The internal tray loading mechanism and Optical Pickup Unit:
A closer look to the Optical Pickup Unit:
And finally, here’s how the drive looks in my Desktop PC:
This Blu-Ray writer can be crossflashed to the WH16NS60 16x variant. In fact, that was the first thing I did.
The drive is identified as HL-DS-ST BD-RW WH16NS60.
Here is the drive capabilities according to ImgBurn:
So far, I was able to successfully burn a BD-R with media code RITEK-BR2-00 and a BD-R DL with media code RITEK-DR3-000. Both discs were burned with ImgBurn and verified successfully.
Look forward as I test Blu-Ray media with this drive!
In the past few days, I brought a LiteOn iHAS524 C DVD drive on eBay. This drive is quite rare and was being sold as used, but the unit seems to be in good conditions.
The reason to have this drive is due to its unique LabelTag feature. This allows you to create labels on the data side of a CD-R and DVD+/-R. It, of course, will consume space, but the advantage is that you don’t have to manually label the discs as long as there is enough storage. It can also be created as soon as the data is burned given you use Nero Express with the LabelTag software present.
I also currently have the LiteOn iHAS524 A, which had its optical pickup unit replaced with the one used in the B revision. They are compatible with the A units and have been working great. However, the C unit laser is NOT compatible with the A unit, and I guess the same is true with the B units.
Here, I’ll present you with a side by side comparison of the internals as well as its exterior photos.
LiteOn iHAS524 C External Photos
We start with the front of the drive:
As is usual with DVD drives, you get to see the CD and DVD logos; and because this drive also features LabelTag, it has the logo in the front too.
Here is a closer look at the top:
And the back:
This C unit was manufactured on August 2012.
LiteOn iHAS524 A Exterior Photos
Now, let’s take a look at the exterior photos of the iHAS524 A. This drive has been with me since its release in 2010, so it doesn’t have the same condition as the iHAS524 C:
Again, we see the CD, DVD, and LabelTag logos.
Here is the top:
And the bottom of the drive:
It has a missing screw which I lost some time ago when I replaced the drive optical pickup unit. This drive was manufactured on June 2010.
Here, we will see the internals side by side. We will start with the top cover interior:
Now, a look at the drive’s inside:
Both drives looks almost identical, with a few diferences.
This is the iHAS524 B Optical Pickup Unit. The part number is SF-DS1XD. It is compatible with the LiteOn iHAS524 A and is the one it’s using.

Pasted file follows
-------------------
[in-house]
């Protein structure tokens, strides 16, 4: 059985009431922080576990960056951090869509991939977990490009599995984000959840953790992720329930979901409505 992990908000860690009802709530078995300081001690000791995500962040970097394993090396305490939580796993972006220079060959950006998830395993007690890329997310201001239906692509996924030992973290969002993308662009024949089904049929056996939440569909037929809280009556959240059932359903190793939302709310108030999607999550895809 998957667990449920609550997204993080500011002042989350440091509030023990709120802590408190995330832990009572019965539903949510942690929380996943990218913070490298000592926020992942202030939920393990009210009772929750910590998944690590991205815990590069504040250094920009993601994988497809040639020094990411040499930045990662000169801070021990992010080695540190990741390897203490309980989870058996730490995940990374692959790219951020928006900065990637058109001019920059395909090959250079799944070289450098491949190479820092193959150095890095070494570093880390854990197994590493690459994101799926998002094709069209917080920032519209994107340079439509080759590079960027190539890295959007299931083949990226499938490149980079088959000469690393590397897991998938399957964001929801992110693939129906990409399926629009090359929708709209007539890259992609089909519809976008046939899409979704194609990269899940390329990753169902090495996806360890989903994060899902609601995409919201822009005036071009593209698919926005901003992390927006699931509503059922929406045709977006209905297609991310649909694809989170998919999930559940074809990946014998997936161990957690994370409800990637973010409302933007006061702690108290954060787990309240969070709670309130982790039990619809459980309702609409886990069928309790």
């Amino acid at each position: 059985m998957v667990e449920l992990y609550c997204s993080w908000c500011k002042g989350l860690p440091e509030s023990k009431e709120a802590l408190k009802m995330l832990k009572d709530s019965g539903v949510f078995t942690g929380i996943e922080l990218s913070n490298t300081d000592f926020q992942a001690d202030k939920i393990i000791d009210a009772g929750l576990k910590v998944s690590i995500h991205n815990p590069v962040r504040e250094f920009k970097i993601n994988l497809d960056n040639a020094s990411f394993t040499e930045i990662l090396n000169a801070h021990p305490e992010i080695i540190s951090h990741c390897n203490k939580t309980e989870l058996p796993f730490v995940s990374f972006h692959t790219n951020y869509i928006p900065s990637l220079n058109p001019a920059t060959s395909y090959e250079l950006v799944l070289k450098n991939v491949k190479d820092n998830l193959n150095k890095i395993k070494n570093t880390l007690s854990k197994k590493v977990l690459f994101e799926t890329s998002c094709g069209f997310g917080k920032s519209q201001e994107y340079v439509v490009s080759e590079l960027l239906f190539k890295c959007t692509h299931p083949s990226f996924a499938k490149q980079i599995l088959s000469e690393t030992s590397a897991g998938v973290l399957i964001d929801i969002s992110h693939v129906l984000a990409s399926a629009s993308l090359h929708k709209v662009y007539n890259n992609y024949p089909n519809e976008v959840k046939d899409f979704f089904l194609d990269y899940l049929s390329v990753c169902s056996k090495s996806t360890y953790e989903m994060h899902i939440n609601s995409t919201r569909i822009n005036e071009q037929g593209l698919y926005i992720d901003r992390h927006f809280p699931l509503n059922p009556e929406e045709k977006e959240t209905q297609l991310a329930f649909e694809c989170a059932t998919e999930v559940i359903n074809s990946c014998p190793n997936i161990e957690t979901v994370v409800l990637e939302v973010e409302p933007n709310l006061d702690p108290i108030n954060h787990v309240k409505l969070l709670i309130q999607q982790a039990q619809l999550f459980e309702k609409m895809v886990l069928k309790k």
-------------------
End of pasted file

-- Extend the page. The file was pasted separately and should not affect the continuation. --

And here’s the iHAS524 C Optical Pickup Unit:
The part number is SF-DS1X1. It doesn’t have the small potentiometer on the lower left. Other than that, it looks almost the same.
The back also looks similar. The board from the A model is a bit bigger than the C model.
Here, we see both drives internals with the disc tray opened, giving us a better look at the reader mechanisms.
Unfortunately, the iHAS524 C Optical Pickup Unit is not compatible with the iHAS524 A. The drive refused to turn on, but it seems that what really happened was that there was a short circuit. This caused the ribbon cable to burn:
The iHAS524 A didn’t suffer any damage other than the burned ribbon cable. The SF-DS1X1 laser didn’t get damaged and the iHAS524C was able to work fine. After I made sure it worked, I placed its ribbon cable to the iHAS524 A and it started working with the SF-DS1XD OPU again. Phew!
Long story short, the SF-DS1X1 OPU is not compatible with the iHAS524 A. Use the SF-DS19L (The one that should be used in the A revision) or the SF-DS1XD (For B units, but also works with the A units).
This is the SF-DS19L Optical Pickup Unit which I replaced with the SF-DS1XD:
If you need one of these Optical Pickup Units, you can find them on AliExpress.
Today, I took the opportunity to take photos of this squirrel who was in my back yard today, testing the Samsung Galaxy S20 Ultra camera which has received some updates.
The Camera app version used is 10.0.03.2 and the Galaxy S20 Ultra firmware ends with ATD6. It is also the Snapdragon version.
The photos were taken in standard mode, in 4:3 ratio, with a zoom of 20x to 26x.
Click on a photo to see the larger version: